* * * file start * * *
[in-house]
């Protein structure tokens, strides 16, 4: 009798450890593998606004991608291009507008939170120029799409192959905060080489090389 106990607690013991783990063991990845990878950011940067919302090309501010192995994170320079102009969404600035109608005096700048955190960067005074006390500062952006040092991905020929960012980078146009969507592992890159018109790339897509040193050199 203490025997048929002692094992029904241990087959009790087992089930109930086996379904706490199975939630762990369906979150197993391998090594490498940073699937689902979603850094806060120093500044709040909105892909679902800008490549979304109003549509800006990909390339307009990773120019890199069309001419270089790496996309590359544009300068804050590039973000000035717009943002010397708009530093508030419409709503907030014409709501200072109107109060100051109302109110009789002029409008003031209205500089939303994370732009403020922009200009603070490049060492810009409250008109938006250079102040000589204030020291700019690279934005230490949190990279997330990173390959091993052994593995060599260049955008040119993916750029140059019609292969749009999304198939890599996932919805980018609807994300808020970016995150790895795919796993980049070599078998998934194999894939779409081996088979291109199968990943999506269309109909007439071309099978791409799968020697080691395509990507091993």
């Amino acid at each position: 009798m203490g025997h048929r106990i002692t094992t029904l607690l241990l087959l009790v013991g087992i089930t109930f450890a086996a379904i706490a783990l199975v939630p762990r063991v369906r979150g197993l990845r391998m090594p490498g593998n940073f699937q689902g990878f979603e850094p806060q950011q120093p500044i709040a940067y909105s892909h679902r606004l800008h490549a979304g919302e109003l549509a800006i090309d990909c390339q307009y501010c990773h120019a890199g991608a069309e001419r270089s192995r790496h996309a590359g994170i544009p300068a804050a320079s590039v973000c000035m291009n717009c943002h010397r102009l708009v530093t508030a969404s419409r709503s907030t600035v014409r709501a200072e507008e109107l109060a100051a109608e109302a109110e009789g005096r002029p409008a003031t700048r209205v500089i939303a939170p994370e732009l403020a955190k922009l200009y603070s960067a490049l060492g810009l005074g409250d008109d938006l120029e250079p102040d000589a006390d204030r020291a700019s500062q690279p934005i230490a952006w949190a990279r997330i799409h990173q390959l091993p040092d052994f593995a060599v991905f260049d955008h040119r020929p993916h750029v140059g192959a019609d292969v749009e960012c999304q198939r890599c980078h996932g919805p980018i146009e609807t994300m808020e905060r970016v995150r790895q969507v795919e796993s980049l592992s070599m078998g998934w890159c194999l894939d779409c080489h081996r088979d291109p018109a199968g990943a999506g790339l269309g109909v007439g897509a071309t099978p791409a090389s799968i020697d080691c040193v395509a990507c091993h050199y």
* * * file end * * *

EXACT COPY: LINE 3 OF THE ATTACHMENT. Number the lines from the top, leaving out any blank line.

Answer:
């Amino acid at each position: 009798m203490g025997h048929r106990i002692t094992t029904l607690l241990l087959l009790v013991g087992i089930t109930f450890a086996a379904i706490a783990l199975v939630p762990r063991v369906r979150g197993l990845r391998m090594p490498g593998n940073f699937q689902g990878f979603e850094p806060q950011q120093p500044i709040a940067y909105s892909h679902r606004l800008h490549a979304g919302e109003l549509a800006i090309d990909c390339q307009y501010c990773h120019a890199g991608a069309e001419r270089s192995r790496h996309a590359g994170i544009p300068a804050a320079s590039v973000c000035m291009n717009c943002h010397r102009l708009v530093t508030a969404s419409r709503s907030t600035v014409r709501a200072e507008e109107l109060a100051a109608e109302a109110e009789g005096r002029p409008a003031t700048r209205v500089i939303a939170p994370e732009l403020a955190k922009l200009y603070s960067a490049l060492g810009l005074g409250d008109d938006l120029e250079p102040d000589a006390d204030r020291a700019s500062q690279p934005i230490a952006w949190a990279r997330i799409h990173q390959l091993p040092d052994f593995a060599v991905f260049d955008h040119r020929p993916h750029v140059g192959a019609d292969v749009e960012c999304q198939r890599c980078h996932g919805p980018i146009e609807t994300m808020e905060r970016v995150r790895q969507v795919e796993s980049l592992s070599m078998g998934w890159c194999l894939d779409c080489h081996r088979d291109p018109a199968g990943a999506g790339l269309g109909v007439g897509a071309t099978p791409a090389s799968i020697d080691c040193v395509a990507c091993h050199y």